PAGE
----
Iceland’s Fish Catch Down by 36 Percent Skip to content

Iceland’s Fish Catch Down by 36 Percent

The total catch of Icelandic fishing vessels amounted to 108,612 tons in March 2009, which is a considerable drop, 36 percent, compared to March last year. The main influential factor is that no quota was issued for capelin in March.

Fishing in Iceland. Copyright: Icelandic Photo Agency.

However, the demersal fish catch increased by almost ten percent in the same period, according to a press release from the Federation of Icelandic Fishing Vessel Owners (LÍÚ), based on information from Statistics Iceland.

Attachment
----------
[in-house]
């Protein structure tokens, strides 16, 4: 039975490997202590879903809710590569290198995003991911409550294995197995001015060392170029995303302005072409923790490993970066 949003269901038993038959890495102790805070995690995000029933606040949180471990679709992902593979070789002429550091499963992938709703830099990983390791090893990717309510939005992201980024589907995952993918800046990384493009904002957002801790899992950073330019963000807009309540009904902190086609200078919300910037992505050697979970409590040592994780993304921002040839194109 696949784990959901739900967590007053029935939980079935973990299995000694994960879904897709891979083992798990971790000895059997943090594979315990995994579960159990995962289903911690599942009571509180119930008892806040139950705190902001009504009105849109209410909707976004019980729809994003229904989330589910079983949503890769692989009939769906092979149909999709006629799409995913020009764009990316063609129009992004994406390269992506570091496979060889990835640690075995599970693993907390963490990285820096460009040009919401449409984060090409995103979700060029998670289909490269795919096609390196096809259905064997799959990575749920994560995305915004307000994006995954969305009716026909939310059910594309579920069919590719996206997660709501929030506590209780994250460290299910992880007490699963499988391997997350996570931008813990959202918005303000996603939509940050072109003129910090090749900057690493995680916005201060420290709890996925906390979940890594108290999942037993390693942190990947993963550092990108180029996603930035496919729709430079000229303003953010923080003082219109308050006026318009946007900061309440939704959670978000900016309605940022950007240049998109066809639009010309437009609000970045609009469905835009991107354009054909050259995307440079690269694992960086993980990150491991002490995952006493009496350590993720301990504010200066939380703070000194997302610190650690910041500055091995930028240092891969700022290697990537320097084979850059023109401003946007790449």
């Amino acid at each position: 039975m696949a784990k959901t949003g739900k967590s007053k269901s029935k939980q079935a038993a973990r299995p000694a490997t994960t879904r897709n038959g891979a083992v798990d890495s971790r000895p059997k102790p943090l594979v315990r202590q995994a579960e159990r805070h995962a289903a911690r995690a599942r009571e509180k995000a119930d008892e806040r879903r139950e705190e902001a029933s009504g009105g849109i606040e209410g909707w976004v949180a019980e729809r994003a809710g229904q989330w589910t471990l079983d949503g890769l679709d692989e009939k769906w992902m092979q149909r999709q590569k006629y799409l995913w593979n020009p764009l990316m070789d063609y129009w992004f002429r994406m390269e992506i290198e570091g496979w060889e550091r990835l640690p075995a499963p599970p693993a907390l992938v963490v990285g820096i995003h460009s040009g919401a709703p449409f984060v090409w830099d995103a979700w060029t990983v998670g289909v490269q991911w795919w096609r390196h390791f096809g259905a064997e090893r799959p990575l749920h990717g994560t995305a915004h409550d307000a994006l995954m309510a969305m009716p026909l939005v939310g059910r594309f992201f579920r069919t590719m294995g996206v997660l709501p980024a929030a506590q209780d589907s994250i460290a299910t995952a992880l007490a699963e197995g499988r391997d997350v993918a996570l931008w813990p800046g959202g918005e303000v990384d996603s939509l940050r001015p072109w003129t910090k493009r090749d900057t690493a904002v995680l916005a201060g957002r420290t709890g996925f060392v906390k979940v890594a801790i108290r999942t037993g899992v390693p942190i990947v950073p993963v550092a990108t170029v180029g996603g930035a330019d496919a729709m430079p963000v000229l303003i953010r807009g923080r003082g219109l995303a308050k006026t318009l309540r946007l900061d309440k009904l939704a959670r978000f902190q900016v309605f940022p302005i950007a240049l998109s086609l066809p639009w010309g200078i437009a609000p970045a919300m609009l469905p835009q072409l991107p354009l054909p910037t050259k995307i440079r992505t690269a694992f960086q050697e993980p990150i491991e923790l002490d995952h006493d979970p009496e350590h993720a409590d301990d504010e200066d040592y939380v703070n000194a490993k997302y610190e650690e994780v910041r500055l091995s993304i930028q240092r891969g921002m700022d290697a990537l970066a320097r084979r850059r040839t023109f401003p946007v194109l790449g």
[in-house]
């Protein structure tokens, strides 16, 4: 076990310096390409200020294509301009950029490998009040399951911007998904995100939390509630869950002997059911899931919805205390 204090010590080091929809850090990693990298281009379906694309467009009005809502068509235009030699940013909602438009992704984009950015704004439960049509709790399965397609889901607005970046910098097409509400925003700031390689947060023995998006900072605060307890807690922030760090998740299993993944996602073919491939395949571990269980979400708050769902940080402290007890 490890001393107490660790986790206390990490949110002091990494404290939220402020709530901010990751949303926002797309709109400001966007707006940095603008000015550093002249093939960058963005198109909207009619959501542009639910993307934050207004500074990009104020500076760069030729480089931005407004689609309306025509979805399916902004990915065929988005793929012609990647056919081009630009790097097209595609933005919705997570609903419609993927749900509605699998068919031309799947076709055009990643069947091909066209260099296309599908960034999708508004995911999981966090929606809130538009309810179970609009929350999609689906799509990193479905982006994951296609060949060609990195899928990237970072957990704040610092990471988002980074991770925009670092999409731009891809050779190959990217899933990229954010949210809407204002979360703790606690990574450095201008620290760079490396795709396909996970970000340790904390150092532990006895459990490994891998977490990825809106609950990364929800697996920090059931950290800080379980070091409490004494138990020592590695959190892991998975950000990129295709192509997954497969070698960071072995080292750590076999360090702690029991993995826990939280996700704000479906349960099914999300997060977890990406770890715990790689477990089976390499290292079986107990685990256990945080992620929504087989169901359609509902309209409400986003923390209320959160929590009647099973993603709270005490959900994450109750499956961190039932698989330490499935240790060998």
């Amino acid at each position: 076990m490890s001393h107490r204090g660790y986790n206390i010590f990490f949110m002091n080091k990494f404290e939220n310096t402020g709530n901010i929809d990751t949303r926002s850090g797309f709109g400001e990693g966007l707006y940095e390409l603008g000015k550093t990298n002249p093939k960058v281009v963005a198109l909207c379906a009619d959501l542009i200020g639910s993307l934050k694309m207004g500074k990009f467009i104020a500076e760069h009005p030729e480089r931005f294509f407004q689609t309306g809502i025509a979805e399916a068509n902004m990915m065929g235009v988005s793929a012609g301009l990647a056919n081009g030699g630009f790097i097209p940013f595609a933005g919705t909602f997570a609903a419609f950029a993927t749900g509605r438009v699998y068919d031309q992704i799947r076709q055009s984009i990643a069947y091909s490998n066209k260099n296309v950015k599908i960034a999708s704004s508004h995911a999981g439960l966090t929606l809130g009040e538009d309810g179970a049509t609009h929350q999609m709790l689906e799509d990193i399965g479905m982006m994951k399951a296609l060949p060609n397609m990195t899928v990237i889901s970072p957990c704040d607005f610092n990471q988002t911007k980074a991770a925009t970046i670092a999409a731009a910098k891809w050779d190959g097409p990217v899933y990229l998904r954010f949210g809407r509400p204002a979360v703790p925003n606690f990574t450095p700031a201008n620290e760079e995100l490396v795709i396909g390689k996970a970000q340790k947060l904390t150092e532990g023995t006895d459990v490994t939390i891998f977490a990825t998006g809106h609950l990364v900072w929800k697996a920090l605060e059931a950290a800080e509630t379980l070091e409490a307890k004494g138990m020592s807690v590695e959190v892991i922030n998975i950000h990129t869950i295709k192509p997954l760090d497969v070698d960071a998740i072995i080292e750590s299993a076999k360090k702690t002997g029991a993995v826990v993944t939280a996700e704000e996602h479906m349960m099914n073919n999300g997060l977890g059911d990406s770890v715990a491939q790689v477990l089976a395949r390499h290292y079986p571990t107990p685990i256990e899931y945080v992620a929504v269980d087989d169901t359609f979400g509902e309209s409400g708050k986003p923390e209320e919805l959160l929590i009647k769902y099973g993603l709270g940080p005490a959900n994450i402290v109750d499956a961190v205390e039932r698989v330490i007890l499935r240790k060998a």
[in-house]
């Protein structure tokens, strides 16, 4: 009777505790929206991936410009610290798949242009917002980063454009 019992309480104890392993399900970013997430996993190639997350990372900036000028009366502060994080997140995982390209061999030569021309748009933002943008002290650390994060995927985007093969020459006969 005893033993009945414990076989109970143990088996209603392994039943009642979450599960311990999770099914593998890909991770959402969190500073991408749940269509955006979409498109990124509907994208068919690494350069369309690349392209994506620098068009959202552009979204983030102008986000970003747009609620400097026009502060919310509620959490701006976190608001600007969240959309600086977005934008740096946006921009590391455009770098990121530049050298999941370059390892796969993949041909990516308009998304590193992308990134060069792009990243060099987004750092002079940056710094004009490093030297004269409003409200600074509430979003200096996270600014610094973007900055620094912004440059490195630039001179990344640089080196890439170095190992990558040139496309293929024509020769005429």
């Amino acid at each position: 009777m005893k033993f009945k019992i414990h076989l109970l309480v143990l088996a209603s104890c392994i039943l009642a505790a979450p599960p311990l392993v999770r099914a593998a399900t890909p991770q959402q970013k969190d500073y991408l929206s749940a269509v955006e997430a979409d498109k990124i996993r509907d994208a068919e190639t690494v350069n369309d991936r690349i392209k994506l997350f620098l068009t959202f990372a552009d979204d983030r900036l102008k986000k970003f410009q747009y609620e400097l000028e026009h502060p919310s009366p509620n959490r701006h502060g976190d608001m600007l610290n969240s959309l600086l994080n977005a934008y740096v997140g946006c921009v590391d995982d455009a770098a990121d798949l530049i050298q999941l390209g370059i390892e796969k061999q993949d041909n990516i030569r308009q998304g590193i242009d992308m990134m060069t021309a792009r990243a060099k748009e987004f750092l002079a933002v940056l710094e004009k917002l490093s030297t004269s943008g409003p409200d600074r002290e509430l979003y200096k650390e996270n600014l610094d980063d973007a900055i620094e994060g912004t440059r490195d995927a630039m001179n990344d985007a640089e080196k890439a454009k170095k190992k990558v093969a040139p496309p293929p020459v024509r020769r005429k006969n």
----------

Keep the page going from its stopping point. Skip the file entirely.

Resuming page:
In the demersal fish category, the cod catch increased by 5,000 tons and the redfish catch by 11,000 tons, while the haddock catch remained the same and the saithe catch decreased by 1,100 tons from March 2008 to March 2009.

Minister of Fisheries Steingrímur J. Sigfússon is not planning to increase the cod fishing quota in the next season, despite the Icelandic Marine Research Institute’s concluding that the cod stock is growing by nine percent compared to 2008, for the second year in a row, Morgunbladid reports.

Sigfússon reasoned that this development could enable Icelandic fisheries authorities to reestablish responsible quota issuing.

Managing director of LÍÚ Fridrik J. Arngrímsson is hopeful that these results will prompt the minister to issue a quota similar to the quota issued during the current season. The cod fishing quota was increased by Sigfússon’s predecessor in January.

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